Scientists have created gene-edited (GE) pigs designed to be resistant against one of the pig livestock industry’s deadliest diseases: Porcine Reproductive and Respiratory Syndrome (PRRS). However, with clean meat soon to hit the market – perhaps these efforts could be put to kinder use.
The GE pigs have a section of their genome removed to prevent PRRS – a disease which causes respiratory issues and can lead to fatalities in piglets. The change is irreversible and passed onto offspring of affected pigs. Lead researcher Dr. Christine Tait-Burkard, whose results were published in the Journal of Virology, claims the trial pigs did not experience inhibited life processes.
However, according to the BBC, Tait-Burkard and her team have received criticism for creating the GE pigs. Some experts claim it would discourage farmers from ensuring high standards of animal welfare, as they believe there could be a link between the conditions of pigs and the chance of contracting PRRS.
But it’s not just the welfare of the animals that is being brought into debate, GE pigs are raising numerous previously unexplored ethical questions. Although genetically-modified-organisms (GMOs) such as crops have been on the market for decades, genetically editing live animals is a different ball game. Whilst the World Health Organization believes that GMO foods are safe, it cannot comment on GE livestock, as its development is new and the sale is currently illegal. The BBC noted that critics are concerned that GE pigs in the food chain could alter the human genome or evoke allergies.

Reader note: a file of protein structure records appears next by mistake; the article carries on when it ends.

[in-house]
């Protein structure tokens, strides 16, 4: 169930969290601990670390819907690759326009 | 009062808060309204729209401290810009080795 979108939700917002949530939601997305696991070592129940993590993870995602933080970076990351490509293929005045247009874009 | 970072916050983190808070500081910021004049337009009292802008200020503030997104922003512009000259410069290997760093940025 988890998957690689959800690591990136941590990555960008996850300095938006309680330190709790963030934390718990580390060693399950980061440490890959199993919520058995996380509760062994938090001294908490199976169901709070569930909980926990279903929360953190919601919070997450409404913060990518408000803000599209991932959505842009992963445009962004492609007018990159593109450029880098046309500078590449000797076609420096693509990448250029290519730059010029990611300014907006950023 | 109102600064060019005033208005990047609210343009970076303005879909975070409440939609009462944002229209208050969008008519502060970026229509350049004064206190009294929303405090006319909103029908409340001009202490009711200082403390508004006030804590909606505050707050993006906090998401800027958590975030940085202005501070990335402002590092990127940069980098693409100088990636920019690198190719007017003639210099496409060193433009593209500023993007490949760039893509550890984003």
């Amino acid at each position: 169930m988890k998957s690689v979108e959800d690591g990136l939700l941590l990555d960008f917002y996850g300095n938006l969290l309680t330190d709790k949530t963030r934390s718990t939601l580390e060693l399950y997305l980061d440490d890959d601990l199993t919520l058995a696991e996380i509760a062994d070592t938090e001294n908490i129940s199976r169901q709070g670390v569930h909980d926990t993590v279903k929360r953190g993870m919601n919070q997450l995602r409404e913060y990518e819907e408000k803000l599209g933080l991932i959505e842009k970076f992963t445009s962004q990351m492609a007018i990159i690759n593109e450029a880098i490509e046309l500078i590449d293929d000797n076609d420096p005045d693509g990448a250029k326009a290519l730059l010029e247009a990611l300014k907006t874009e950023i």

Whilst attempts with modern science to modify livestock have been taking place for some time (in 1989 researchers working for the US Department of Agriculture created “super pigs”) recently developed technology could put an end to industrial animal agriculture completely. Clean meat, developed from only the cell of an animal, is preparing for market launch, with a possibility of reaching price parity with traditional meat by 2020.
SuperMeat, JUST, and Memphis Meats are just some of the companies close to perfecting lab-grown meat. The production method is being hailed as a viable solution to mitigating climate change and ending factory farming. On a molecular level, clean meat is a replica of conventional meat, the key difference being that the former is slaughter-free.
Not only could clean meat feed the masses from little resources, but it would also take livestock diseases and antibiotics out of the equation – completely eliminating the need for GE livestock.